GSS, actuaries to develop National Mortality Table


The government statistician, Professor Samuel Kobina Anim, has indicated that the Ghana Statistical Service GSS together with other stakeholders, particularly actuaries, will soon begin collaboration on developing a National Mortality Table.

The tool, also known as a Life Table, shows the death rate for a defined population within a specific rate of time and serves as a critical guide for the development and pricing of products in the life insurance and pension ecosystems.

Currently, the only known mortality table in the country was developed and is solely used by the Social Security and National Insurance Trust (SSNIT), which experts say is limited by its scope as it focuses on formal workers covered by the Scheme, as well as the age of the data.

In a keynote address read on his behalf by the Head of Industrial Statistics at Service, Anthony Krakah during the formal opening of the 6th African Actuarial Congress hosted by the Actuarial Society of Ghana (ASG), the government statistician said the Table will serve to inform data-driven decisions in the wider financial sector.

“The GSS, as the producer of official statistics, continues to apply technology and data to its work; and considering the activities of actuaries, we are expressing our willingness to collaborate on development of the national mortality table… this is critical, as for a long time the country has survived major decisions without our own mortality table, and we know actuaries are the best for developing the table. We believe that working together will have a groundbreaking impact on our financial sector,” he explained.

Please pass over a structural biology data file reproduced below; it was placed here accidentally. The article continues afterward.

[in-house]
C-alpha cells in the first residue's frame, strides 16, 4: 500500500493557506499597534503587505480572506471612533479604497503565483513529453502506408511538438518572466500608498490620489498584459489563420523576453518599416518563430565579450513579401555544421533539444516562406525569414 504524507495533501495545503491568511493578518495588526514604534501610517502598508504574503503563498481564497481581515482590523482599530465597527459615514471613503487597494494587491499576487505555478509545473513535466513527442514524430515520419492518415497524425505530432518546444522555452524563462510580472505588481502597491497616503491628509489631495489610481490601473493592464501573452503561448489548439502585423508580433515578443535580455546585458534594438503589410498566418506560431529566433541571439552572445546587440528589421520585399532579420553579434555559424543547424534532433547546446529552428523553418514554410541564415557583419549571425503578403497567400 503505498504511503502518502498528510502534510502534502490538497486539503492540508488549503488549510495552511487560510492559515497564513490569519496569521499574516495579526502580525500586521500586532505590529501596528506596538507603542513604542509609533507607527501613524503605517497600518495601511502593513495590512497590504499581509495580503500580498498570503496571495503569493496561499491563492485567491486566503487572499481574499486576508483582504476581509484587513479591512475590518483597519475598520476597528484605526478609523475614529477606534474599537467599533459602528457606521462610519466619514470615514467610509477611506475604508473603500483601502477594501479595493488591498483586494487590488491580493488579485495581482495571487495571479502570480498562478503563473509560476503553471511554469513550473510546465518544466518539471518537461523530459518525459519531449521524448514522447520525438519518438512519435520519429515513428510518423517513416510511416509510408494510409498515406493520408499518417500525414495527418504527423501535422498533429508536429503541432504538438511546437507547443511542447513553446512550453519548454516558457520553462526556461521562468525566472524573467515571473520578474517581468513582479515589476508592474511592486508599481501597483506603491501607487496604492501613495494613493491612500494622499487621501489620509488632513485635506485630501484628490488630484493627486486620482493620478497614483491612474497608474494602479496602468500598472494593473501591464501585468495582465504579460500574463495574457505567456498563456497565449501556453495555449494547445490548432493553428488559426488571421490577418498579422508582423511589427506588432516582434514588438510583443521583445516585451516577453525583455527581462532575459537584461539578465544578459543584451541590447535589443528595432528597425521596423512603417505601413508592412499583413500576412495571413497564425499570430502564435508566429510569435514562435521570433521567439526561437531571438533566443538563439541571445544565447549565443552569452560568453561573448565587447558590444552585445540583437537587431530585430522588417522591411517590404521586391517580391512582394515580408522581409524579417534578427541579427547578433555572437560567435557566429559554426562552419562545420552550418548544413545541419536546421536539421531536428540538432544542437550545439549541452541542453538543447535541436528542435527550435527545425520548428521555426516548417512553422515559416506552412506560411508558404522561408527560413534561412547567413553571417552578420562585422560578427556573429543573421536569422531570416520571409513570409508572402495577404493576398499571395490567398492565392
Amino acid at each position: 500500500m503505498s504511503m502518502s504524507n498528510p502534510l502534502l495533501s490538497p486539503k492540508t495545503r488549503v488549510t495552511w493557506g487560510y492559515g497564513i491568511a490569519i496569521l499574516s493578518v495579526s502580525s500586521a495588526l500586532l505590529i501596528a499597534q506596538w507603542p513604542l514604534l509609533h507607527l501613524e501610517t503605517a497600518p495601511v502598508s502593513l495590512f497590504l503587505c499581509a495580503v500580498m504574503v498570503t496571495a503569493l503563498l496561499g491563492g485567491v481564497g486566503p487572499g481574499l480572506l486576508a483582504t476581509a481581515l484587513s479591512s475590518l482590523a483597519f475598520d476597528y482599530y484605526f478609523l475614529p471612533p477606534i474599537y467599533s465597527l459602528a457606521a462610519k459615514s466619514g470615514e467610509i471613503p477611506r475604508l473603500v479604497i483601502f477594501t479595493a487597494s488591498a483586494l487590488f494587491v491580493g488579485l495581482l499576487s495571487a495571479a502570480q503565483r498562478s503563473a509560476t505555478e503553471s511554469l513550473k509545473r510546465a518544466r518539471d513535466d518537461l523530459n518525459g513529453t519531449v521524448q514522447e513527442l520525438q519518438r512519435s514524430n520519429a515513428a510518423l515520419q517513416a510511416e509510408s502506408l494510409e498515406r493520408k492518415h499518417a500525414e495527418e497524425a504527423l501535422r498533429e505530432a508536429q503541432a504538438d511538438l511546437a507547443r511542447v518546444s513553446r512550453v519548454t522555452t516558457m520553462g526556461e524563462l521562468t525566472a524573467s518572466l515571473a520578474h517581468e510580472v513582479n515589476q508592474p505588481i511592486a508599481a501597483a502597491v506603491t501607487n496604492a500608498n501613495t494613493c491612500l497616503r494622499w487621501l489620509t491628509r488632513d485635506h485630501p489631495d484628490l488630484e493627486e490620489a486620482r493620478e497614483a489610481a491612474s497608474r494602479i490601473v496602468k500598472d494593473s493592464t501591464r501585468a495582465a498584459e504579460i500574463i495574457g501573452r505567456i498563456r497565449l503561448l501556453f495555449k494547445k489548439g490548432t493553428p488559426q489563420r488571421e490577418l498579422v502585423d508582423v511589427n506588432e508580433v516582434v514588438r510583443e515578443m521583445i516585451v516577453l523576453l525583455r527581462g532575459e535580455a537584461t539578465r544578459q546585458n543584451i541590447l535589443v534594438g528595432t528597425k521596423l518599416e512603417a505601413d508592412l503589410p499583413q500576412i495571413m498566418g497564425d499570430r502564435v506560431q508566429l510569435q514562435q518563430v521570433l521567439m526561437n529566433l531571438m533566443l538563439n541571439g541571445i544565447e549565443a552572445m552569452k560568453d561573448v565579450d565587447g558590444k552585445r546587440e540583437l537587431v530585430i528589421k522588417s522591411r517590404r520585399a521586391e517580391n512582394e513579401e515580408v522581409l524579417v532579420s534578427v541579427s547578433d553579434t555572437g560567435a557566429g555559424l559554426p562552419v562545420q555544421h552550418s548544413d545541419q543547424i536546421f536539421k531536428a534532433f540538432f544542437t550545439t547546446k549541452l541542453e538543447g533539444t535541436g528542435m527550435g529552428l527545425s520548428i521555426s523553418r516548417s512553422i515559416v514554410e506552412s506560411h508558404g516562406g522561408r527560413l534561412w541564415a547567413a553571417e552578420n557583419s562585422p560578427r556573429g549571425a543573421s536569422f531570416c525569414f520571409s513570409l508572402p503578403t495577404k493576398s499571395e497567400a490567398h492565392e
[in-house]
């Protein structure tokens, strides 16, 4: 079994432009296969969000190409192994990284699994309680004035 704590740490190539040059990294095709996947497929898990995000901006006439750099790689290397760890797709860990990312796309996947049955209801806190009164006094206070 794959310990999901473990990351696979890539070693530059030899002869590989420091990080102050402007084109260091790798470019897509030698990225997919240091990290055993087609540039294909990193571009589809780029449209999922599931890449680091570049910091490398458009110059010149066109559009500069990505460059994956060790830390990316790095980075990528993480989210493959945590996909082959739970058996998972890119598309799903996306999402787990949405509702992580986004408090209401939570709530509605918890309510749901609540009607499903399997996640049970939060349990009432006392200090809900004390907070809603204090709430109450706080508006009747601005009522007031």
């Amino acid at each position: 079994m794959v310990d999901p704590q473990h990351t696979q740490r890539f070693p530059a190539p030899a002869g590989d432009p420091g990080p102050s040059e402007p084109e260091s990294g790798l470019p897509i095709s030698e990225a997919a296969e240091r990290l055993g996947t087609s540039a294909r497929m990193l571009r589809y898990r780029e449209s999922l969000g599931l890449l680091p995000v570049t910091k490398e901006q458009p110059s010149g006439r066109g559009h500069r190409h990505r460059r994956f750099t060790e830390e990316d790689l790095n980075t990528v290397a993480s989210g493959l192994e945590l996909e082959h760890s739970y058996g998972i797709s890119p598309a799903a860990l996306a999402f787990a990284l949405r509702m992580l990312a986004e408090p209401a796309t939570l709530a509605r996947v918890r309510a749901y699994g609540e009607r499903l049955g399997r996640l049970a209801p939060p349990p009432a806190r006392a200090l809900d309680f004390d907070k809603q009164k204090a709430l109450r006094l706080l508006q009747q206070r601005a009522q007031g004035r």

Speaking on the event’s sidelines with the B&FT, president of ASG Neil N.A. Tagoe welcomed assurances offered by the government statistician on the subject and expressed optimism that work will begin shortly – as he hinted a Memorandum of Understanding toward the partnership will be formalised in the not-too-distant future.

“This is a progressive gesture, as the combination of actuaries and statisticians is best when undertaking quantitative endeavours. Actuaries are not only prolific managers or users of data from the financial ecosystem, but also feature in streamlining the collection of relevant data for different projects. This is evident as actuarial professionals lead the collection of data for the construction of mortality and mobility tables around the world,” he stated.

Echoing the necessity of data in policy formulation and decision-making, Mr. Tagoe indicated that over the course of the next half-decade ASG will be more vocal in its engagements while developing Africa-focused solutions.
He said, among other things, that the Society seeks to partner with the state in developing a Government Actuarial Department at the Ministry of Finance to support the development of valuation for government’s major social intervention programmes.

Minister of Finance Ken Ofori-Atta, in a speech read on his behalf by the Head of Pension and Insurance Unit of the Ministry of Finance, Benjamin Torsah-Klu, described the theme for the congress – The Role of Actuaries in Risk-Based Capital Regimes and Developing Data-Driven African Economies – as apt, particularly in light of the strides the state has made in its digitalisation agenda.

“With increasing competition in the digital space, we would like to encourage all stakeholders to be innovative in the use of data and technology,” he added.

President for the International Actuary Association (IAA), Roseanne Harris, commended ASG for its focus on data and education. She urged the Society to further expand sensitisation on the role of actuaries to young persons.


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